They're actually going to start moving before frame 405. Somewhere between 395 and 405 they are going to be ramping up and moving. At frame 405, I am going to put 1 and I'm going to Key Selected. So let's see what we've got. Look at that. There are particles forming and hanging out and then finally when they get a little further we're going to start letting them go away from the image, right. And this essentially is a different angle on the final project, which I'll show you in a minute.
We've actually done everything that is needed to set this up. We're coming to when the Conserve is going to be back to 1. There we go, almost. Now let's let them go and there the particles are going to go. There they go. And that's when the image starts to break up. So this is another view of our final project, right, that we were doing.
Now the last thing that I want to do is I want to make this plane that everything is coming out of. I want to turn that Visibility off so you never see the plane, okay. So now we will see our project from whatever angle we want to. And you can keyframe your camera to whatever angle you want to see it at, right, moving in on the particles as they're forming, etcetera. I think we had kind of an angle like this was what I was showing you, right.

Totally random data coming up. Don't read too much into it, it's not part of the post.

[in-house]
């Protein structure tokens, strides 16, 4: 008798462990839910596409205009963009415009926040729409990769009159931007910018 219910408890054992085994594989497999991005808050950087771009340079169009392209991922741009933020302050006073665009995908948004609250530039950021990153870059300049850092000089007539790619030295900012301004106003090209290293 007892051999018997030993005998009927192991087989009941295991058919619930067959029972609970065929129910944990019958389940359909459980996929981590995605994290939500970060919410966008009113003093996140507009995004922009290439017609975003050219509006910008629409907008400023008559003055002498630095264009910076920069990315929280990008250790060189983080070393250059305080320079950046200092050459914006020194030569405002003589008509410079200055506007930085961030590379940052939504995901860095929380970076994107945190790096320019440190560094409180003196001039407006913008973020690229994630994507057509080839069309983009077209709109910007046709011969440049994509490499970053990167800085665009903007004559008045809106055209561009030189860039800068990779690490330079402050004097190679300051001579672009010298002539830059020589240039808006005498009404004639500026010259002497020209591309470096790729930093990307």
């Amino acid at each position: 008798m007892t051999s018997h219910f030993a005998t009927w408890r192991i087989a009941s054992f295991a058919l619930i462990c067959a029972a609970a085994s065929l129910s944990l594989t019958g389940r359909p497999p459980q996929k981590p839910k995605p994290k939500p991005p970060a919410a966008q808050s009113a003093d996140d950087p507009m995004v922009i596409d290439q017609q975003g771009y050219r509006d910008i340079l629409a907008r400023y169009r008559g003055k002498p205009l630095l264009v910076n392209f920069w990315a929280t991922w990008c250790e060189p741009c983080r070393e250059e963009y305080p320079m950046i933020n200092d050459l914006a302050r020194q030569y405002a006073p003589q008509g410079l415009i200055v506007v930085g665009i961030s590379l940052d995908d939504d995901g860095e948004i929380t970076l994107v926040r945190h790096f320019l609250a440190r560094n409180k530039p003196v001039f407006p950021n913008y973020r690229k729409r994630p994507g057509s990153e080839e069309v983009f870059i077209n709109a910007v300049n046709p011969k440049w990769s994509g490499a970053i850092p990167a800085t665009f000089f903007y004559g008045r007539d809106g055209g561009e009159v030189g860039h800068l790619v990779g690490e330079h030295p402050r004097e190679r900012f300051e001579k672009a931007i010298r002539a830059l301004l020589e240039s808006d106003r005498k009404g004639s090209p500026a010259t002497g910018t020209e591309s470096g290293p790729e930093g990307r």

But you can be back in any position you want and notice when the particles are conserved they're not moving. They're just hanging on what was the plane. And then when they get to the point where Conserve goes to 1, the particles start flying up again. And you have your image. There it is. We'll stop it right here and we'll just do a fast render of it at this point. Let's see what that looks like when the image is already being broken up. And there we have it. The flower is partially broke up.
Now you can imagine what this would look like if you had this coming off a 3D object.